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Thursday, February 2, 2017

Maine regulators approve rolling back solar credits

The question is, why?  In a New England state that lags others on renewables, why reduce a net metering credit?

Main regulators see the credit as too generous given the costs reductions in solar, and only the wealthy are making the investment, dumping burden back on other electric rate payers. Yet they are willing to pull in the reins on an industry that grew 50% last year.  Tough trade off.

We can see both sides.  Generally, we believe there's enough value to generating power locally, and cleanly, to justify the credits.  We believe Main is better off populated by houses running off of local solar and wind then burning through oil and gas.  But, we concur all sources of energy must stand on its own.  As renewables are in so many places.

Main is tough because there's not a lot of sun, snow obscures the panels and its very wooded.  Perhaps solar is not the answer there?
Maine news, election results and politics, sports and opinion - Bangor Daily News


Solar panels can be seen in Searsport in this September 2015 file photo.

AUGUSTA, Maine — It didn’t go far enough for Gov. Paul LePage, but Maine utility regulators rankled advocates on Tuesday when they rolled back a policy allowing homeowners with solar panels to be credited for excess power sent to the grid.
The move was opposed by pro-solar groups, and it’s likely to be followed by another bid in the Maine Legislature to liberalize solar policy. Much of the dispute has been over “net metering,” the credit from utilities that Maine’s more than 2,000 residential solar power users can be eligible for.
Advocates for the policy call it a necessary incentive supporting Maine’s small solar industry, but LePage has long called for its elimination, saying it’s an unfair subsidy. Last year, the Republican vetoed a bill that aimed to increase solar production tenfold in the state.
Net metering was established in the 1980s to help users recoup the initial investment in a systems, but costs to do so have since dropped. Last year, Central Maine Power said these users made up 1 percent of peak demand, triggering Maine Public Utilities Commission review.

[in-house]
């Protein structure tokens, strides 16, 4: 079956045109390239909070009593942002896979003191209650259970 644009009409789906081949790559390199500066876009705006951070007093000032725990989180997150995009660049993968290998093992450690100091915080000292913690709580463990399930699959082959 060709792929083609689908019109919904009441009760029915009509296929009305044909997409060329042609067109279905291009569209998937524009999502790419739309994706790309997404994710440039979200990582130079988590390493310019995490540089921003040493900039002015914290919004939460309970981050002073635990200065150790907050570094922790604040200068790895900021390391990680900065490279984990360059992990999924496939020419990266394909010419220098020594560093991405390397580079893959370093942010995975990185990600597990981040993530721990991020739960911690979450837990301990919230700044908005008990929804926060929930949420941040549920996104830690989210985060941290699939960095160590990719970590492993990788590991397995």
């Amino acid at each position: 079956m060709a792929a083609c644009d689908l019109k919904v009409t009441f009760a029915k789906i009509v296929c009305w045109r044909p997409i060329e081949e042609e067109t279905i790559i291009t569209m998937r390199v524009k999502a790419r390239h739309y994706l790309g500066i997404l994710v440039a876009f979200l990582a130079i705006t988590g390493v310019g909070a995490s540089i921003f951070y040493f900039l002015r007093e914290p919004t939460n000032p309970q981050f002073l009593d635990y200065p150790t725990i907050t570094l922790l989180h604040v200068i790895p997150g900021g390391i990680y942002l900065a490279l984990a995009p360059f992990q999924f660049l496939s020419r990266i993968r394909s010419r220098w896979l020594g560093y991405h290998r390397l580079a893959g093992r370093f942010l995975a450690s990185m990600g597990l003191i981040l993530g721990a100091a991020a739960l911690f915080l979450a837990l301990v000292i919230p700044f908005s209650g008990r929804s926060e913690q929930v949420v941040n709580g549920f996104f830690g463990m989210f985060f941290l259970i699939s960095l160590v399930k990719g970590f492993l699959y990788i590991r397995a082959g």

The final rule package was finalized on Tuesday, allowing existing customers and those signing up before 2018 to be grandfathered at current rates for 15 years, but those who enter the program after that will get reduced credits.
LePage blasted the commission’s decision in a statement, saying that by continuing net metering, the commission “continues to shift the burden away from those who choose to install and have the resources to afford roof-top solar installations” and onto ratepayers and businesses.
Maine’s solar industry saw more than 50 percent growth in the past year, but that belies a small capacity. A report from Environment Maine found that the state’s cumulative solar capacity in 2015 was second to last in New England, while The Solar Foundation found that the state’s 330 jobs in the solar industry was last in the region on a total and per-capita basis.
Dylan Voorhees, clean energy director for the Natural Resources Council of Maine, called the commission’s move “a roll-back of the one thing that is sustaining some amount of a solar market in the state.”
Advocates will now turn their attention to the Legislature, where Rep. Seth Berry, D-Bowdoinham, is proposing a bill that would enshrine net metering in statute, roll back barriers to community solar projects — now capped in at 10 users here — and re-establish a solar rebate program.
Voorhees said that after the commission’s move, the Legislature must act at a “critical moment” for the industry.
“We’re in last place,” he said. “Which direction are we going?”

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